We have audited the acceptability and efficacy of self-monitoring of OAT, when offered at the start of initial anticoagulant treatment. Other than to exclude patients for whom self-monitoring was inappropriate, recruitment was non-selective; 26% of all patients (44% of eligible patients) agreed to self-monitor. Most published studies used the number of eligible patients as the denominator, making it difficult to accurately assess total uptake, but we believe that our uptake of 26% represents an improvement on previous UK studies.1
As with previous studies, a significant number of patients dropped out during or shortly after training (14%), but most of the patients who started self-monitoring completed their course of treatment or continued to self-monitor after the end of the audit period (94%). A recent systemic review1
reported that only 14% of eligible patients in the UK would conduct long-term monitoring of OAT, whereas 36% of eligible patients referred to our anticoagulation clinic were able and willing to self-monitor when offered self-monitoring at the start of anticoagulation. As with previous studies, self-monitoring patients were younger than the clinic population as a whole,1
but we found no gender-related difference in uptake.
The %TIR for self-monitoring patients in this audit is similar to that observed in previous studies in the UK2–7
and a recent study performed in the Netherlands,15
and superior to that in a large Spanish study.16
Most other studies of self-monitoring of OAT were performed in countries where specialised hospital anticoagulant clinics are not normal clinical practice. Consequently, it is not appropriate to discuss these studies here.
While the uptake and retention of patients in our audit were superior to those in previous studies performed in the UK and the Netherlands (where anticoagulation is usually undertaken in specialist hospital-based clinics), recruitment was higher in the Spanish study16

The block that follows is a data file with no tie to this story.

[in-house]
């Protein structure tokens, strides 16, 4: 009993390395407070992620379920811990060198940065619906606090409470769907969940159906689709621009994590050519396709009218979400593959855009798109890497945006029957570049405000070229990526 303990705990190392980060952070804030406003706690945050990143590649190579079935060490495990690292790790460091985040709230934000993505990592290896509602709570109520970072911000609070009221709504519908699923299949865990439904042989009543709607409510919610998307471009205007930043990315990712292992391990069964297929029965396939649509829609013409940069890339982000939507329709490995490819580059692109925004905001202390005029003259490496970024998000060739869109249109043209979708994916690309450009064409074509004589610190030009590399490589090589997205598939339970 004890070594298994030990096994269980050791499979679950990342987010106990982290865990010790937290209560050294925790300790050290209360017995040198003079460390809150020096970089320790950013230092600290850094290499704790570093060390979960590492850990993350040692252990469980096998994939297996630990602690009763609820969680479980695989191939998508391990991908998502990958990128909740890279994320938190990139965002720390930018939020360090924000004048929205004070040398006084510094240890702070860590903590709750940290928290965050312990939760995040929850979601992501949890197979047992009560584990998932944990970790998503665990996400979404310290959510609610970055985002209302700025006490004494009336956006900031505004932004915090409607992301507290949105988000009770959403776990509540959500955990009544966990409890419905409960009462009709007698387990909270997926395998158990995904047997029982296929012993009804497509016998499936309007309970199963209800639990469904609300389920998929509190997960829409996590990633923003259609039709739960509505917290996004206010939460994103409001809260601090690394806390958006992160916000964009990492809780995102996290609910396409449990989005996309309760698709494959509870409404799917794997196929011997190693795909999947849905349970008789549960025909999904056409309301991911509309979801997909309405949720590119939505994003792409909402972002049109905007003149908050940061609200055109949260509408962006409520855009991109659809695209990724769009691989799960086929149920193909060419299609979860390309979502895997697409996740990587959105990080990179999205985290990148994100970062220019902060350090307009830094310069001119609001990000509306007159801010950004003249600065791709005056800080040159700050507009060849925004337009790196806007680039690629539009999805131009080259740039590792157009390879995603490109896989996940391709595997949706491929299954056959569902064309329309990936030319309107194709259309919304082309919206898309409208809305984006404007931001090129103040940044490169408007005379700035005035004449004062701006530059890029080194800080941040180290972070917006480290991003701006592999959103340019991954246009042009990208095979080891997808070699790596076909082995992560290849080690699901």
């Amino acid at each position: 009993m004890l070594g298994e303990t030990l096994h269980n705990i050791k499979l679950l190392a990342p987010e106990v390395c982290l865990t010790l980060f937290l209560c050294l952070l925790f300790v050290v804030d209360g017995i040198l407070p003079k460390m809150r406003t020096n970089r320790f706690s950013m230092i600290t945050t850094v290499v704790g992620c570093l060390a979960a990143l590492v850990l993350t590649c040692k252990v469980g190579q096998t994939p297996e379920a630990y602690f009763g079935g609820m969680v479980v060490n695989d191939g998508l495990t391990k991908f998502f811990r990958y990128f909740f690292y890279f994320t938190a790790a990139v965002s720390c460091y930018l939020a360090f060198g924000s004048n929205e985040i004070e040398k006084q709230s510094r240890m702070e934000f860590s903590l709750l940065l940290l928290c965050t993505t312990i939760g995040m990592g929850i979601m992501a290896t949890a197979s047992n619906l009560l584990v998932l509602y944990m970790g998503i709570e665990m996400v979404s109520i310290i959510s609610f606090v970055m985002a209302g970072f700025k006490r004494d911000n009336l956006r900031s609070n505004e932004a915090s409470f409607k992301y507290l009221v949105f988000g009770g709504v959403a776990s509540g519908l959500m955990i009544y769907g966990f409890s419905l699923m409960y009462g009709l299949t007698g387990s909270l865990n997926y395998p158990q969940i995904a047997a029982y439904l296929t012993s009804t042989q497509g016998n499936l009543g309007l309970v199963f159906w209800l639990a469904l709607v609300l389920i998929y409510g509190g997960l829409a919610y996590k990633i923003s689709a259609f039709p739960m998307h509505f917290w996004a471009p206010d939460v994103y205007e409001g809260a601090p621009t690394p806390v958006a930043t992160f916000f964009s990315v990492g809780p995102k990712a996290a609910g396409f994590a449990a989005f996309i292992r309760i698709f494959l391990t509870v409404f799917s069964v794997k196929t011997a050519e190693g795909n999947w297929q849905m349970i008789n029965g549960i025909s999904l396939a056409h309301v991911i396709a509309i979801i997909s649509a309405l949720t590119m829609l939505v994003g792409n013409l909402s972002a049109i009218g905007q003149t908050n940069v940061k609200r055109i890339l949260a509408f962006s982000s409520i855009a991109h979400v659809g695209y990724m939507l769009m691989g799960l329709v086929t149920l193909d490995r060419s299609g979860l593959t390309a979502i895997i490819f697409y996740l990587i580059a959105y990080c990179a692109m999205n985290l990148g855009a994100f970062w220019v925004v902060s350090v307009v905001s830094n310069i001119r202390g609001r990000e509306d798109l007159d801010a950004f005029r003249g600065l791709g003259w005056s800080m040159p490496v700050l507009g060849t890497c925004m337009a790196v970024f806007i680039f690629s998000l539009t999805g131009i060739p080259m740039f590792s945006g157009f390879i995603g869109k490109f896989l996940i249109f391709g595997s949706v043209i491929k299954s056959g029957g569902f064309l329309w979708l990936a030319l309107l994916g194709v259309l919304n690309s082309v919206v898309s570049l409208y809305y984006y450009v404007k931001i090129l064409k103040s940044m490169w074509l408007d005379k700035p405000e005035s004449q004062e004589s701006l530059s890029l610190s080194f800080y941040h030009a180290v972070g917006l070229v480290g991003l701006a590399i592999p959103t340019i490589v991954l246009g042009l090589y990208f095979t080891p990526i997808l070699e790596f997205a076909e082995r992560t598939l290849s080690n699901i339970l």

and is typically much higher (60–70%) in Germany, where self-monitoring is widely practiced.17
The reasons for this are not entirely clear, but reimbursement and patient motivation have been cited as possible reasons.3
This audit had several limitations. As this was an audit of a new service provision, no randomisation was performed. The patients who elected for routine anticoagulation clinic care were older than the self-monitoring patients and they may have been predisposed to poorer OAT control. The difference in testing intervals between the two groups makes comparison of %TIR problematic and the shorter interval between testing may have been contributory to the higher %TIR in the self-monitoring patients.
Self-monitoring of OAT has been shown to reduce the incidence of thrombotic and haemorrhagic complications18
and it may enhance the quality of life in some patients including those who travel frequently, who are in employment or education, and who find it difficult to travel to clinics.1
Although this study was not powered to assess the rate of adverse events, our data showed a trend towards reduced bleeding and thrombotic events in self-monitoring patients. While it is unlikely that self-monitoring of OAT will become cost effective compared to specialist anticoagulant clinics in the UK,1
the National Institute for health and Clinical Excellence recommends that patients with atrial fibrillation who require long-term anticoagulation should be considered for self-monitoring if preferred by the patient and eligibility criteria are met.19
Test-strips for self-monitoring are now available on the Drug Tariff, but several barriers to self-monitoring remain. Quality control (QC) preparations are not available on prescription and some patients are reluctant to perform QC, highlighting the importance of addressing the supply of QC preparations and a contract with the Trust specifying when QC testing should be undertaken. Many GPs refuse to prescribe test-strips and some Primary Care Trusts refuse to fund self-monitoring. The General Medical Services Contract National Enhanced Service is open to interpretation on issues surrounding funding of self-monitoring, which may limit progress on its implementation. Some patients see the price of the monitors as a major obstacle to self-monitoring.
We conclude that self-monitoring is acceptable to many patients if offered at the start of treatment and it is also efficacious. Our data suggest that a quarter of unselected patients referred for oral anticoagulation choose self-monitoring; they achieve a quality of oral anticoagulation comparable to that reported in previous UK clinical trials.
- Self-monitoring offered at the start of oral anticoagulation is associated with improved uptake and fewer dropouts.
- Outside trial conditions, self-monitoring patients achieve a quality of anticoagulant control, which may be superior to that attained in routine specialist anticoagulation clinics.